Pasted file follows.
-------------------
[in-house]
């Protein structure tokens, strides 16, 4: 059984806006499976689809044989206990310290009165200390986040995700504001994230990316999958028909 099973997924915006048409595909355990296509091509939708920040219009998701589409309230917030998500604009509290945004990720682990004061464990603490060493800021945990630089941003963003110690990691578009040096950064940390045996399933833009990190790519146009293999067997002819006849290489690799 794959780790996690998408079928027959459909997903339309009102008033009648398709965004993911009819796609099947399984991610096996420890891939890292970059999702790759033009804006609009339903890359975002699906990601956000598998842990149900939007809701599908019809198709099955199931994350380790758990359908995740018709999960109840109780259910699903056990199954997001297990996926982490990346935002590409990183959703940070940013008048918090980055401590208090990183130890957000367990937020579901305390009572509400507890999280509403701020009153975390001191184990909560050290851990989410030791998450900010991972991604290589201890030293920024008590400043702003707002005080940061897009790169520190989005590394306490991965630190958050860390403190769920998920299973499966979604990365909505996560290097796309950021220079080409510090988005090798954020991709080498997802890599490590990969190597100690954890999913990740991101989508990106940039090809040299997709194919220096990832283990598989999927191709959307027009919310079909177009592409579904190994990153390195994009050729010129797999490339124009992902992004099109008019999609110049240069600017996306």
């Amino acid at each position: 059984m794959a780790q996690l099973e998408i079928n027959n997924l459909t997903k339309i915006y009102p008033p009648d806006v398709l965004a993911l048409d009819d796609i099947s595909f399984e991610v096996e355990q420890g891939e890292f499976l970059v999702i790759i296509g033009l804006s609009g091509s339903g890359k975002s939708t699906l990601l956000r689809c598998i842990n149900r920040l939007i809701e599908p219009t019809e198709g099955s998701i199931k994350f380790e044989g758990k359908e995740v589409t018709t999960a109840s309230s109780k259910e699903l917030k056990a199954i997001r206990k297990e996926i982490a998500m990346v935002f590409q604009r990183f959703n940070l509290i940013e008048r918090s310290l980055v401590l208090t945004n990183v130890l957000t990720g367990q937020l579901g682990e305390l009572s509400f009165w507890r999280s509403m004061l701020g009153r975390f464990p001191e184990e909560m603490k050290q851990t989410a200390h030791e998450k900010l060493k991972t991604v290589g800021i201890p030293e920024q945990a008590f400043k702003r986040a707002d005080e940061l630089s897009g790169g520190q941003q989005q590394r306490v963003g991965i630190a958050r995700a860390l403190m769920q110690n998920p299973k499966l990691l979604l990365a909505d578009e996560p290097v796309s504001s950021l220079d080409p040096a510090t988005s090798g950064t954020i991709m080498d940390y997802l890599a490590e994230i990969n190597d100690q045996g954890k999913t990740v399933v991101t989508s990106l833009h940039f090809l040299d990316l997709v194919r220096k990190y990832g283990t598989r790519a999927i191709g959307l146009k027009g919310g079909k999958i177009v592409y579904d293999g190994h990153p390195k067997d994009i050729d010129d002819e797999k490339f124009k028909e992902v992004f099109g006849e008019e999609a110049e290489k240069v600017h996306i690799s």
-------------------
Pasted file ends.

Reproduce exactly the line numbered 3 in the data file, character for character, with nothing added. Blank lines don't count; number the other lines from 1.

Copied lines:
């Amino acid at each position: 059984m794959a780790q996690l099973e998408i079928n027959n997924l459909t997903k339309i915006y009102p008033p009648d806006v398709l965004a993911l048409d009819d796609i099947s595909f399984e991610v096996e355990q420890g891939e890292f499976l970059v999702i790759i296509g033009l804006s609009g091509s339903g890359k975002s939708t699906l990601l956000r689809c598998i842990n149900r920040l939007i809701e599908p219009t019809e198709g099955s998701i199931k994350f380790e044989g758990k359908e995740v589409t018709t999960a109840s309230s109780k259910e699903l917030k056990a199954i997001r206990k297990e996926i982490a998500m990346v935002f590409q604009r990183f959703n940070l509290i940013e008048r918090s310290l980055v401590l208090t945004n990183v130890l957000t990720g367990q937020l579901g682990e305390l009572s509400f009165w507890r999280s509403m004061l701020g009153r975390f464990p001191e184990e909560m603490k050290q851990t989410a200390h030791e998450k900010l060493k991972t991604v290589g800021i201890p030293e920024q945990a008590f400043k702003r986040a707002d005080e940061l630089s897009g790169g520190q941003q989005q590394r306490v963003g991965i630190a958050r995700a860390l403190m769920q110690n998920p299973k499966l990691l979604l990365a909505d578009e996560p290097v796309s504001s950021l220079d080409p040096a510090t988005s090798g950064t954020i991709m080498d940390y997802l890599a490590e994230i990969n190597d100690q045996g954890k999913t990740v399933v991101t989508s990106l833009h940039f090809l040299d990316l997709v194919r220096k990190y990832g283990t598989r790519a999927i191709g959307l146009k027009g919310g079909k999958i177009v592409y579904d293999g190994h990153p390195k067997d994009i050729d010129d002819e797999k490339f124009k028909e992902v992004f099109g006849e008019e999609a110049e290489k240069v600017h996306i690799s």